LIV SIN – Inverted EP

For thirteen years, Liv Sin was the frontwoman with Swedish hard rock/metal band Sister Sin. Armed with various old school riffs and a hard vocal style, the band shared stages with King Diamond and Slayer and drew comparisons with Children of Bodom and Skew Siskin. All things come to an end and after Sister Sin decided to call it a day, Liv embarked upon a solo career. Continuing to plough a classic Euro metal furrow, her first solo outing ‘Follow Me’ (released in 2017) was produced by Accept’s Stefan Kaufmann and featured guest performances from members of 69 Eyes and Destruction. With plenty of high octane riffery and a footing in a late 80s sound, the album had plenty of appeal for those who like Benedictum, Accept and even Sabaton.

As its title suggests, her 2018 EP ‘Inverted’ EP represents a much more low-key, moody artist. In her own words, the original plan “was to do a stripped down acoustic EP”, but the process took the band “somewhere else”. That somewhere else is quite removed from the bombast of ‘Follow Me’, but it’s a recording that long-time fans might find interesting.

Originally recorded by Danzig, the lead track ‘Devil’s Plaything’ is a track of two distinctly separate styles. At first, the arrangement works in an enjoyable neo-gothic fashion as Liv sings against a measured bass drum and sparse instrumentation. The presence of clean semi-acoustic guitar presenting an almost mandolin-like sound stokes up the spookiness, especially as Liv adopts a low register for this part of her performance. Moving into the meat of the track, things take on a rockier stance very much driven by the rhythm section and while it’s still stripped down, the band still pack a reasonable punch. Allowing her voice to have more of a belt, Sin comes closer to sounding like a Swedish Doro Pesch and while this doesn’t do anything especially remarkable, a very strong chorus and equally strong voice carry it to greatness in a very traditional fashion.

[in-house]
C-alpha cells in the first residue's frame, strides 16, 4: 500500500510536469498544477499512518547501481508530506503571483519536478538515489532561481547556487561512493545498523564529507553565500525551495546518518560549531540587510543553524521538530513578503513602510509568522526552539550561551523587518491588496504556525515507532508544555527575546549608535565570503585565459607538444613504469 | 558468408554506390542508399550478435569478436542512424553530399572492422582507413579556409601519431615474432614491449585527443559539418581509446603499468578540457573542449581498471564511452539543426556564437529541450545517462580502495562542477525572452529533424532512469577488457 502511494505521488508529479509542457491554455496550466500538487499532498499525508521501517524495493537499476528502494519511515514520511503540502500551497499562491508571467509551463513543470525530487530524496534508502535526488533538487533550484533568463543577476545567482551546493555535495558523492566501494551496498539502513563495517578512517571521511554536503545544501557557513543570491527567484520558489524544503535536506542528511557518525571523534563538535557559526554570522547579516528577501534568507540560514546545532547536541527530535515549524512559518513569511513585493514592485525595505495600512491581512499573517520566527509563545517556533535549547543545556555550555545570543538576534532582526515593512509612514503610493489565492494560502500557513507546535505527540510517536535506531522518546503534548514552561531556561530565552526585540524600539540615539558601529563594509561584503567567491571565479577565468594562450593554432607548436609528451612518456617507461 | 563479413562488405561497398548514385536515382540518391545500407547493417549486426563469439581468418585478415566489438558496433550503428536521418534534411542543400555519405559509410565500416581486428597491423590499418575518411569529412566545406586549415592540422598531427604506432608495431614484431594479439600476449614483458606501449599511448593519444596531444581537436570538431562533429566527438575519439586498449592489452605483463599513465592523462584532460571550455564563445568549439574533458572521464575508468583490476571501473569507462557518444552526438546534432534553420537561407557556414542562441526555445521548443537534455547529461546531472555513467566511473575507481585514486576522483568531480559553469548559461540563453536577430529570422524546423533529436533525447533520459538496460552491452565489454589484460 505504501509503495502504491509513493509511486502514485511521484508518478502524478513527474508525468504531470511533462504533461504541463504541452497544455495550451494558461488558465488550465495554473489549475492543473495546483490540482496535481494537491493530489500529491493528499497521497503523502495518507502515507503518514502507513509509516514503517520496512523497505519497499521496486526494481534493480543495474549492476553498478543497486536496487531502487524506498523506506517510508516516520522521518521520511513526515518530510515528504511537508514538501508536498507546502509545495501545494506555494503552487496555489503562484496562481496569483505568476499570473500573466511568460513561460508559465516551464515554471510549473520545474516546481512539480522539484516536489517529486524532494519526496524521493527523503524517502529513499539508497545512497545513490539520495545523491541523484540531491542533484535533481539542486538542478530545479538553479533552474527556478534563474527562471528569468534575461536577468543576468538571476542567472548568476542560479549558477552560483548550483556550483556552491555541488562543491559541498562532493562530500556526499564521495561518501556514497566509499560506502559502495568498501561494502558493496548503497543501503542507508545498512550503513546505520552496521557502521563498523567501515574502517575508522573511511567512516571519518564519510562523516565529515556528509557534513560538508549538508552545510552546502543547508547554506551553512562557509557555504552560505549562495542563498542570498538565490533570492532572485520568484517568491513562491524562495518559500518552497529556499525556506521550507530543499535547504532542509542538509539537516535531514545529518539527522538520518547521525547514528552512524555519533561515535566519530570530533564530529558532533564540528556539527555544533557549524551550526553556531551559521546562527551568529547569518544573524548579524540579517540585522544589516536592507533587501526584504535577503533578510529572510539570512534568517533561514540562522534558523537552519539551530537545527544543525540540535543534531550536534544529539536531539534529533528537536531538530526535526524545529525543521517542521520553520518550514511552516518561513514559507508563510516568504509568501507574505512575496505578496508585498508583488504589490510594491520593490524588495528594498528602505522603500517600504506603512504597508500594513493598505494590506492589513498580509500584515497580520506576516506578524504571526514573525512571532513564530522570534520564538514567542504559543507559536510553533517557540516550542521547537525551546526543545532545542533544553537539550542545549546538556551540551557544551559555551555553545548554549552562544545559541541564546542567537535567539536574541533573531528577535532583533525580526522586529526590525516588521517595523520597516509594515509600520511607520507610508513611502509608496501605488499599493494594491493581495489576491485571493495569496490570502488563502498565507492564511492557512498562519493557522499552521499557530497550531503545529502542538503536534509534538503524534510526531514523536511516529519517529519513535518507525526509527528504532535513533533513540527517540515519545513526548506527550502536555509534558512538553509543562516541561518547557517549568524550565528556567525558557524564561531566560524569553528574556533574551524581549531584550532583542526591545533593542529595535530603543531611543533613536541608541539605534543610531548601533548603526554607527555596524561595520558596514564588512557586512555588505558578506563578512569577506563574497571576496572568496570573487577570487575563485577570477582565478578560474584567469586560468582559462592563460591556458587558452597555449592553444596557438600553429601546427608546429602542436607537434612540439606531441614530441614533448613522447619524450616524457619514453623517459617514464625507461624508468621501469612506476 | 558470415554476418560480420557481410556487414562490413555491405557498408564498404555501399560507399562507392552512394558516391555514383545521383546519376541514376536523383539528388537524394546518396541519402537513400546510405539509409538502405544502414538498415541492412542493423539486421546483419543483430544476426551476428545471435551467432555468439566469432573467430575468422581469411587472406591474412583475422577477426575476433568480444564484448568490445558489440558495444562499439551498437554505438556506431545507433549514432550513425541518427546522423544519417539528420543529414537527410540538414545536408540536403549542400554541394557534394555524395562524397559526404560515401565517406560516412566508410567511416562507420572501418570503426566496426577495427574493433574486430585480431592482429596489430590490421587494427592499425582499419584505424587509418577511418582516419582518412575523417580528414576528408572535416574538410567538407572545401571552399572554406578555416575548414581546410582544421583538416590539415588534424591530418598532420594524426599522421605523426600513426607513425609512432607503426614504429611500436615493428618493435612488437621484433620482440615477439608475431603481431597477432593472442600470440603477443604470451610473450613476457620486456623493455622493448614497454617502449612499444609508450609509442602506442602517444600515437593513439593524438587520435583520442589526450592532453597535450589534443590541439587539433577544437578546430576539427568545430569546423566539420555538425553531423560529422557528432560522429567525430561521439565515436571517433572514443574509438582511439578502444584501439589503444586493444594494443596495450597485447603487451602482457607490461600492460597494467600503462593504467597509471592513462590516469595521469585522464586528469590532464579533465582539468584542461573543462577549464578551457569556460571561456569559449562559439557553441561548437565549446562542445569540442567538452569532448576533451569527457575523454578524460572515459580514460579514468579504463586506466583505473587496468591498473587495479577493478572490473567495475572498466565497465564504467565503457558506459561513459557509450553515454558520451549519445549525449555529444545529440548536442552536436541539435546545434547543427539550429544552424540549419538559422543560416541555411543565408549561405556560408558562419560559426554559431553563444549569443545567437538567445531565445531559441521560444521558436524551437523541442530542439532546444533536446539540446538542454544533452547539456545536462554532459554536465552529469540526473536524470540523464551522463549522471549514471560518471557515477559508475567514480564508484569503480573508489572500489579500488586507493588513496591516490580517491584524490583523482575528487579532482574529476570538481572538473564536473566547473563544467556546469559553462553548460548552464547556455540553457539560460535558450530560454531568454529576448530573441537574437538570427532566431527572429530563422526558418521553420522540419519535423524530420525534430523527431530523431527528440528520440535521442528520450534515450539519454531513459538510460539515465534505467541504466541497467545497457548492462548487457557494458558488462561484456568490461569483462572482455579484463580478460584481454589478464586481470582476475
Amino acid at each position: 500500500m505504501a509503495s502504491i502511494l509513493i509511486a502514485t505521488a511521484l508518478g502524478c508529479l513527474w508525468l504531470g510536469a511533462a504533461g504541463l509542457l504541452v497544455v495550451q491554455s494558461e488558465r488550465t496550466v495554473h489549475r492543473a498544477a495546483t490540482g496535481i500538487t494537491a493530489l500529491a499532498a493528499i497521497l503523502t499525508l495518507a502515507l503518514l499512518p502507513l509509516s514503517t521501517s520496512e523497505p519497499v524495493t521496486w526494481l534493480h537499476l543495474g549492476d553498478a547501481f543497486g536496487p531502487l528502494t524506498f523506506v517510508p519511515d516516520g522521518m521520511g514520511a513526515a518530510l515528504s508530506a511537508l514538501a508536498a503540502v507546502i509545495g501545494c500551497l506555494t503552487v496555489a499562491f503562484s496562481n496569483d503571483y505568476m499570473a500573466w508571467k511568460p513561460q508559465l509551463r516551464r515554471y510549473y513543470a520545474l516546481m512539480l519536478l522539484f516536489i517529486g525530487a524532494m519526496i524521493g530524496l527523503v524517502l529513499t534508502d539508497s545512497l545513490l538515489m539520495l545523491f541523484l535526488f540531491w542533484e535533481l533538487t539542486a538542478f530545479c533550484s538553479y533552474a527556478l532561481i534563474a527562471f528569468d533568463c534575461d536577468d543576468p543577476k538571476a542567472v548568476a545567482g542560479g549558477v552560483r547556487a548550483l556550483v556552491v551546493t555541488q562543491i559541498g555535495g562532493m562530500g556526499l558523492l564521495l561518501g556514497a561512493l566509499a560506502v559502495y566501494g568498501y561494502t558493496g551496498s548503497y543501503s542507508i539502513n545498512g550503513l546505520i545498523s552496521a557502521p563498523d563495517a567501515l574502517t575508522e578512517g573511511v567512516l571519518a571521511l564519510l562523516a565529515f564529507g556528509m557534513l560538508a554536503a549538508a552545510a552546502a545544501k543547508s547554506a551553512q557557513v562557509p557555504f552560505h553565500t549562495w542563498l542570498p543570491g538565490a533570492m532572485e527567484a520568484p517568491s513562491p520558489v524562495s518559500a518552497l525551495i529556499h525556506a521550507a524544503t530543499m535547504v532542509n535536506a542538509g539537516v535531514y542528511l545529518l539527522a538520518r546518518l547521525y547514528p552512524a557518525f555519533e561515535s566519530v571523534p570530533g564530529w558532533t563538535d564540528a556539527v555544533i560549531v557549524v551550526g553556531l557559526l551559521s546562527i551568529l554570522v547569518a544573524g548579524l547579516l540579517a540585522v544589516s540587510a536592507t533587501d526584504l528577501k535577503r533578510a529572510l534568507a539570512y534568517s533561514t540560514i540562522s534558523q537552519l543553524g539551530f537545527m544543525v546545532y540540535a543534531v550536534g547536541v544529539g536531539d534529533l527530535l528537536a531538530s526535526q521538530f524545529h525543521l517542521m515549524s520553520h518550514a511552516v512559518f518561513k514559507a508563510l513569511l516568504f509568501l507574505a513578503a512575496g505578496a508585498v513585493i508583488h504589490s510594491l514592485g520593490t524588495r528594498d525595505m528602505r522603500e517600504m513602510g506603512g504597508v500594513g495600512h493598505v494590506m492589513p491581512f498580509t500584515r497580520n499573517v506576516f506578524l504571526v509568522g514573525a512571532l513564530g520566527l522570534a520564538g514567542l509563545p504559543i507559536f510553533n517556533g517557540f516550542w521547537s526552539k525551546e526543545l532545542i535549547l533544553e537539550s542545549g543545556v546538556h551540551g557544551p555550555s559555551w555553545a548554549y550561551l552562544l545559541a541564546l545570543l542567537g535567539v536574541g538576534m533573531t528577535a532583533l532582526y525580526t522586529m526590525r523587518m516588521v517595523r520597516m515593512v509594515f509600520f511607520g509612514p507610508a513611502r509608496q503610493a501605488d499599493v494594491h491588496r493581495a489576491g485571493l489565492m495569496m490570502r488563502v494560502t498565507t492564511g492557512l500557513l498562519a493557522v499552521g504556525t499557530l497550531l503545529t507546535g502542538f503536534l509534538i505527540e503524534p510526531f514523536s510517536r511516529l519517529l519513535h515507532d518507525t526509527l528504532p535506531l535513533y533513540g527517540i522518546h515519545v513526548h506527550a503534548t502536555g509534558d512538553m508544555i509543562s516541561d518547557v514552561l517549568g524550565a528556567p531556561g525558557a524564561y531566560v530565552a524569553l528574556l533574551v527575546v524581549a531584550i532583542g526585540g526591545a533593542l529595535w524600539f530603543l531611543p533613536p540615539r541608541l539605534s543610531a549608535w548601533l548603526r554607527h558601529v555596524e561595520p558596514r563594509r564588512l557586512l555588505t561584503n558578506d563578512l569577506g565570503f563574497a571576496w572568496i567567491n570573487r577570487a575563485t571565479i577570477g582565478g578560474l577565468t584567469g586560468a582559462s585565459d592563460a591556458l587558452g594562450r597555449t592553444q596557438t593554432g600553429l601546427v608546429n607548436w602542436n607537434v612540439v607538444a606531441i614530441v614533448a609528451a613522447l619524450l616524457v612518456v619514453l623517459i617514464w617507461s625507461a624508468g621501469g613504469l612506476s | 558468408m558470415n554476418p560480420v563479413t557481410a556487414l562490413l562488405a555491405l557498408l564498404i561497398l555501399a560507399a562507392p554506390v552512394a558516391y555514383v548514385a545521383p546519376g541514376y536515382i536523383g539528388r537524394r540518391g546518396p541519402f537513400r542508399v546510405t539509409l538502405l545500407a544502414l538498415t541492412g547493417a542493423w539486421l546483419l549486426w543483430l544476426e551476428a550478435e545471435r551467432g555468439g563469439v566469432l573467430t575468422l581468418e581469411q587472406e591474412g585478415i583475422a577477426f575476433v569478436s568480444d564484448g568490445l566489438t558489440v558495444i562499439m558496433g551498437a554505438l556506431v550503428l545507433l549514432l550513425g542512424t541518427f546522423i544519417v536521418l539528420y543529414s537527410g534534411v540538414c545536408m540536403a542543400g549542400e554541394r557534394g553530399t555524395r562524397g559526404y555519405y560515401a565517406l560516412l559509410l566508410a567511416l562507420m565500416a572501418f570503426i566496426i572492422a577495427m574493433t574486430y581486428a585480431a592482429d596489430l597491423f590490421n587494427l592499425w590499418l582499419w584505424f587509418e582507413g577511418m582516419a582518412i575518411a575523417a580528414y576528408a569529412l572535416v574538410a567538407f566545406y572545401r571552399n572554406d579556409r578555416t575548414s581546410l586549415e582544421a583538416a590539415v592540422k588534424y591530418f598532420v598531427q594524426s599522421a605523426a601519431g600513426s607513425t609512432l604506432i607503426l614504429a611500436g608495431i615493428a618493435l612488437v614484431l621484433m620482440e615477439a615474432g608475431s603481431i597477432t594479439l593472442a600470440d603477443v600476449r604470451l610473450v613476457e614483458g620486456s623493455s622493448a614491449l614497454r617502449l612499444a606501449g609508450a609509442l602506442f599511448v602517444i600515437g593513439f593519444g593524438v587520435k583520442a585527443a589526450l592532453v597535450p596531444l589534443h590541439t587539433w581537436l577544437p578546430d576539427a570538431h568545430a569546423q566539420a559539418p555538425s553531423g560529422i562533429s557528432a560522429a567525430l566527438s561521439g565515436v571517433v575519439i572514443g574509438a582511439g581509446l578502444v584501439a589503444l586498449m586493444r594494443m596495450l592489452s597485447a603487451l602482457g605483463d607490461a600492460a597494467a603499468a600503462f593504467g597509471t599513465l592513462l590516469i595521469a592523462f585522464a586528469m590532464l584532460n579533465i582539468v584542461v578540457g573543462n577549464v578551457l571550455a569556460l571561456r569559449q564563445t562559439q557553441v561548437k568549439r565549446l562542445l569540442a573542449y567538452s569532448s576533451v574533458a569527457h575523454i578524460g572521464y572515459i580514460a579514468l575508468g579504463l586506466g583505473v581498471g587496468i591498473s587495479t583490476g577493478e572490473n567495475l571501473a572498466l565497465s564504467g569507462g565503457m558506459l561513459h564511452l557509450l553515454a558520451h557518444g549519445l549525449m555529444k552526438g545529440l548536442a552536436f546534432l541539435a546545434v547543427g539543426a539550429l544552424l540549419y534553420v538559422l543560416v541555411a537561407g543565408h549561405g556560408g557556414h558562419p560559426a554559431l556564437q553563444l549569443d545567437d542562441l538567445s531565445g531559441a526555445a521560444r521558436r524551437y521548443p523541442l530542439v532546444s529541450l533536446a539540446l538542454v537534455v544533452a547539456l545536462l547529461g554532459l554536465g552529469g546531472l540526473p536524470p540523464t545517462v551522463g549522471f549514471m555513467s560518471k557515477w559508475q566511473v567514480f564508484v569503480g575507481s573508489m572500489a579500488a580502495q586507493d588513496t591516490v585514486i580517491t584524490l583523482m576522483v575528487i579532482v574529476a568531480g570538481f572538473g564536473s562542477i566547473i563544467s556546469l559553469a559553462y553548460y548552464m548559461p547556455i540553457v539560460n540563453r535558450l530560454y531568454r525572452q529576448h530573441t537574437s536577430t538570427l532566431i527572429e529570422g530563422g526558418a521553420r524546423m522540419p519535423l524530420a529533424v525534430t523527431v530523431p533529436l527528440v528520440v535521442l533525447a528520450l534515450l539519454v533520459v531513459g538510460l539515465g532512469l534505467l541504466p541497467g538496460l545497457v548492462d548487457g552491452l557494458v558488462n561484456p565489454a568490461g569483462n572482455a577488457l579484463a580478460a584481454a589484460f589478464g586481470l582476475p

The EPs other songs will be familiar to fans as their full pelt electric equivalents were both highlights of the previous LP. ‘Killing Ourselves To Live’ takes great advantage of its atmospheric intro by ushering in piano and cello, again in a neo-gothic style, before using the piano and synths to allow the tune to gradually rise in volume and force. Added backing vocals lend a sense of grandiosity alongside a parpy synth, while Liv delivers a somewhat downbeat lyric and performance. Despite a great cello arrangement, this mighn’t actually interest to anyone who hasn’t heard the original version, but then, it’s unlikely many people will be checking out this EP without hearing the ‘Follow Me’ album first.

The release’s jewel is a reworking of ‘Black Souls’. In it’s earlier incarnation, this number was an aggressive power metal tour de force with Liv really pushing her voice to extremes, working with something between an extreme metal screech and a full roar. How would something so high speed and pneumatic work in a semi-acoustic recording? Extremely well, as it turns out – though not without a thorough re-imagining. The lyrics are pretty much all that remains. Musically, it’s completely different, with a twin guitar and bass settling into a bluesy shuffle that occasionally sounds like Alannah Myles’s much loved ‘Black Velvet’. The lead work has a cocky swagger; the bass underpins everything with a mechanised bounce. With a blues-rock backdrop, Liv steps up to the plate with a sultry performance…and after hearing her attacking each performance on ‘Follow Me’ without fear, it’s great to hear that she can do something soulful with just as much credibility. In this new neo-blues workout, the main hook of the track really impresses on a performance that’s powerful without a sledgehammer’s sense of power…and it’s a recording that should please old and new listeners alike. It’s genuinely great in its own right.

There are a couple of times on this EP where Liv’s voice sounds a little unsure – especially given the lack of opportunity to really go for it as she would so much of the time – but the overall professionalism of the performances win out, especially on the moments that lean more towards the bluesy side of things. ‘Inverted’ is an interesting experiment in the main, though, especially since ‘Follow Me’ wasn’t especially concerned with giving the songs breathing space. While it would be tempting to say it is a release for die-hard fans only, that would be doing the 2018 re-recording of ‘Black Souls’ a disservice – a disservice so big, it’s almost immeasurable. If anything can be gained from this EP, it’s that: the semi-acoustic ‘Black Souls’ should be heard by anyone and everyone with even the slightest interest in blues-based performances…and that alone makes this EP a recommended listen.

May 2018